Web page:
The publisher you’re using IS an author meat market so I’m not surprised to hear that you’re being turned away by bookstores.

At BookLocker (http://publishing.booklocker.com/), we are selective about what we publish so we don’t have the same reputation for publishing bad books. And, since we limit the number of books we publish, we not an author meat market.

How can you overcome this? You might consider moving your book to a publisher that isn’t running an author meat market. Smaller P.O.D. publishers fly under the radar of the large bookstores and distributors. And, if you publish future books, be sure to submit to a publisher that is selective about what they publish.

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ADS TO RUN



The Do-It-Yourselfer's Guide to Self-Syndication


Practical resource outlining the self-syndication process, step-by-step. Packed with detailed information and useful tips for writers looking to gain readership, name recognition, publication and self-syndication for their column or articles.

http://writersweekly.com/books/4693.html



 



Yes, online book promoting can be EASY and FUN! Let us show you how, from Day 1 through Day 90…and beyond!



 

Q –

Angela,

I have a book, already published, but my publisher is out of business. So, I have a physical copy BUT no PDF copy. What can I do to get it back on the market?


A –

Unfortunately, many authors have found themselves in your shoes in recent years. BookLocker has been in business for 18 years now and we’re still going strong! (You can read why HERE.) But, we can only accept electronic files.

If you only have a printed manuscript or a printed, bound copy of your book, I recommend hiring a college student to type your manuscript into a word processing program so it can be easily edited, formatted, etc. to any printer’s specs.

Scanning pages of a print book creates HUGE files (each page will be a graphic) and, while there is software that can convert the words into a word processing document, they always create numerous errors so the file will need to be edited all over again anyway. The easiest solution is to simply have the manuscript typed into a word processing program.

Another is alternative is Janice Lullo, owner of jltyping.com.

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WritersWeekly is abbreviated. We will be back on our regular schedule next week. For details why, click HERE.

 

Read More Ask The Expert

 





Q –

Good morning, Angie.

I’m sending you my poetry collection to see if you think it is acceptable for publication. If you think it is, we can work out the details. My only source of income is social security. I tell you this because if you accept my work I’ll have to take out a loan from my bank.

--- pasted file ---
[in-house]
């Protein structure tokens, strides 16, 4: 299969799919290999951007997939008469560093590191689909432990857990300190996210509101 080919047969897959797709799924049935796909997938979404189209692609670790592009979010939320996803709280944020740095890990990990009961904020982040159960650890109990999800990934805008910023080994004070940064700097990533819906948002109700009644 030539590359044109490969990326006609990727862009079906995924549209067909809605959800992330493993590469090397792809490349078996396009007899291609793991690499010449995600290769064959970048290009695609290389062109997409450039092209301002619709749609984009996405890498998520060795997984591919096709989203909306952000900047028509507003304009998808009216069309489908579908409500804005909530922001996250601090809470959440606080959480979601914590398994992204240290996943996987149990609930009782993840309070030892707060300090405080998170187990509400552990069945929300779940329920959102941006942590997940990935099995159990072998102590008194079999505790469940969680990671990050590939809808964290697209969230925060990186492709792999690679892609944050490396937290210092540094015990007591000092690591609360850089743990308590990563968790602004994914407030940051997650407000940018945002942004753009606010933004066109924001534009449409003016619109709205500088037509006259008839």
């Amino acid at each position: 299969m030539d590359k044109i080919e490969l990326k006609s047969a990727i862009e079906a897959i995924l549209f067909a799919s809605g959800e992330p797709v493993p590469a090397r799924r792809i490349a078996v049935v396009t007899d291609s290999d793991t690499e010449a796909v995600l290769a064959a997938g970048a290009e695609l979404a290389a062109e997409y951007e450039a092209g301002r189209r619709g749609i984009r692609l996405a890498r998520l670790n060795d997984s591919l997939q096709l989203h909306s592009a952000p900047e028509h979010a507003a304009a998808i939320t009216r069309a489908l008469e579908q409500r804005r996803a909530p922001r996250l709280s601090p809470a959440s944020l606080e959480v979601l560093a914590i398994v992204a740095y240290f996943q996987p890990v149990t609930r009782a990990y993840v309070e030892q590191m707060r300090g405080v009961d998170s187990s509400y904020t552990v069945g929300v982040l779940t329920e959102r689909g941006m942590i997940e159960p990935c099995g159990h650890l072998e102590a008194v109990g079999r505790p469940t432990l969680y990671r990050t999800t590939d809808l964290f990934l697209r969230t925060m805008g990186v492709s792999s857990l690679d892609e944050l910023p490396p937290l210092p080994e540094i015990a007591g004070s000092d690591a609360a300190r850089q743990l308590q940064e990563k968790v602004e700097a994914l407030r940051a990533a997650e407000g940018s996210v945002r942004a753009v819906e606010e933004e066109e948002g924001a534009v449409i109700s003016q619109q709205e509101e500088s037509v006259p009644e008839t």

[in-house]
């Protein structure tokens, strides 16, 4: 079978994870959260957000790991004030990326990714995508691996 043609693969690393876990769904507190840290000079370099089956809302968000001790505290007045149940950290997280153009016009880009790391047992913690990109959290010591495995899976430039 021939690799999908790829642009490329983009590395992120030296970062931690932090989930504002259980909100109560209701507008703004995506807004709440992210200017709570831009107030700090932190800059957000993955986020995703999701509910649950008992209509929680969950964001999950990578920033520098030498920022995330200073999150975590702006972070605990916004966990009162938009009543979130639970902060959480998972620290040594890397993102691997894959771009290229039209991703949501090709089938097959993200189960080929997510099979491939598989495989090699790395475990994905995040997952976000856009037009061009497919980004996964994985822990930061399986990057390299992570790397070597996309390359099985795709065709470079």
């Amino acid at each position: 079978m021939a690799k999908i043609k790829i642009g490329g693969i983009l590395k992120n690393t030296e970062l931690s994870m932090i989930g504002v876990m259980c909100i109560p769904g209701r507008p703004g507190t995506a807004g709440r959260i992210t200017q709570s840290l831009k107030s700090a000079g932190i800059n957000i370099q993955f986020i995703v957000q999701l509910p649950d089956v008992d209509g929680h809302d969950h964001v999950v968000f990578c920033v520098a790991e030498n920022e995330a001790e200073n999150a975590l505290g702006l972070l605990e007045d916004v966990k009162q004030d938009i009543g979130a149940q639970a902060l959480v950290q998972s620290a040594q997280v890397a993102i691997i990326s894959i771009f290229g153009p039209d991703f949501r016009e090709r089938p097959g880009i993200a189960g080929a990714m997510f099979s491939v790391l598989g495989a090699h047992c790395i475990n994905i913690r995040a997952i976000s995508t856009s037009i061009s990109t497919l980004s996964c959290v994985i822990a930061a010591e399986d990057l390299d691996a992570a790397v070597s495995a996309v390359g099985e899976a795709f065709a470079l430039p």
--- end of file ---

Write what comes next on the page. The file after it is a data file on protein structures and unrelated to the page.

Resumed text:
-Name not published (for obvious reasons)


A –

I’m always happy to give my opinion about an author’s writing. However, there is something far more concerning in your note above.

Nobody else in the industry will tell you this (including most of our competitors, some of whom prey on elderly authors) but I definitely do NOT recommend taking out a loan to publish a poetry book. Poetry is one of the slowest-selling genres.

Sometimes, when I alert authors (poets) to this fact, they get very defensive, accusing me of squashing their dream. That is exactly the type of author who is fresh prey for our competitors. (One was even sued for preying on older folks.) I hope you are not that kind of author. I am simply trying to help you make a reasonable business decision.

I am not trying to diminish your spirit, or criticize your writing in any way. I just hate to see an author take a risk to publish a book that, in all likelihood, is never going to earn back the investment. Remember, most of those sales folks work on a commission. Once they pocket a percentage of your payment, they don’t care if you sell any books or not. And, like the proverbial used car salesmen, they’ll lavish false praise, and will lie to you repeatedly until your wallet is scraped clean.

If you are intent on publishing a book of poetry, you might consider a https://www.gofundme.com campaign. Perhaps friends and family (and others) might contribute to your future book?

Many poets know their books will not sell well but they want a record of their writing for friends, family, and future generations. If they have the funds to publish, and know the risks involved, and if the book is good, I am happy to publish their poetry. However, I would never advise an author on a fixed income to take out a loan to get published.

If you decide not to heed my advice, please be very, very careful. There are crooks in the industry that are experts at emptying authors’ wallets. In fact, not only will some of them lie to get you to sign up, but they’ll also have no qualms about convincing you to get an even BIGGER loan, and hard-selling you into buying a $10K marketing package, all the while knowing you’ll likely sell very few copies.

I am sorry for the bad news but I treat authors they way I would want to be treated (and how I’d want a firm to treat my parents). I simply can’t advise you to obtain financing to publish a poetry book.

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More Q&A with Angela!



The Do-It-Yourselfer's Guide to Self-Syndication


Practical resource outlining the self-syndication process, step-by-step. Packed with detailed information and useful tips for writers looking to gain readership, name recognition, publication and self-syndication for their column or articles.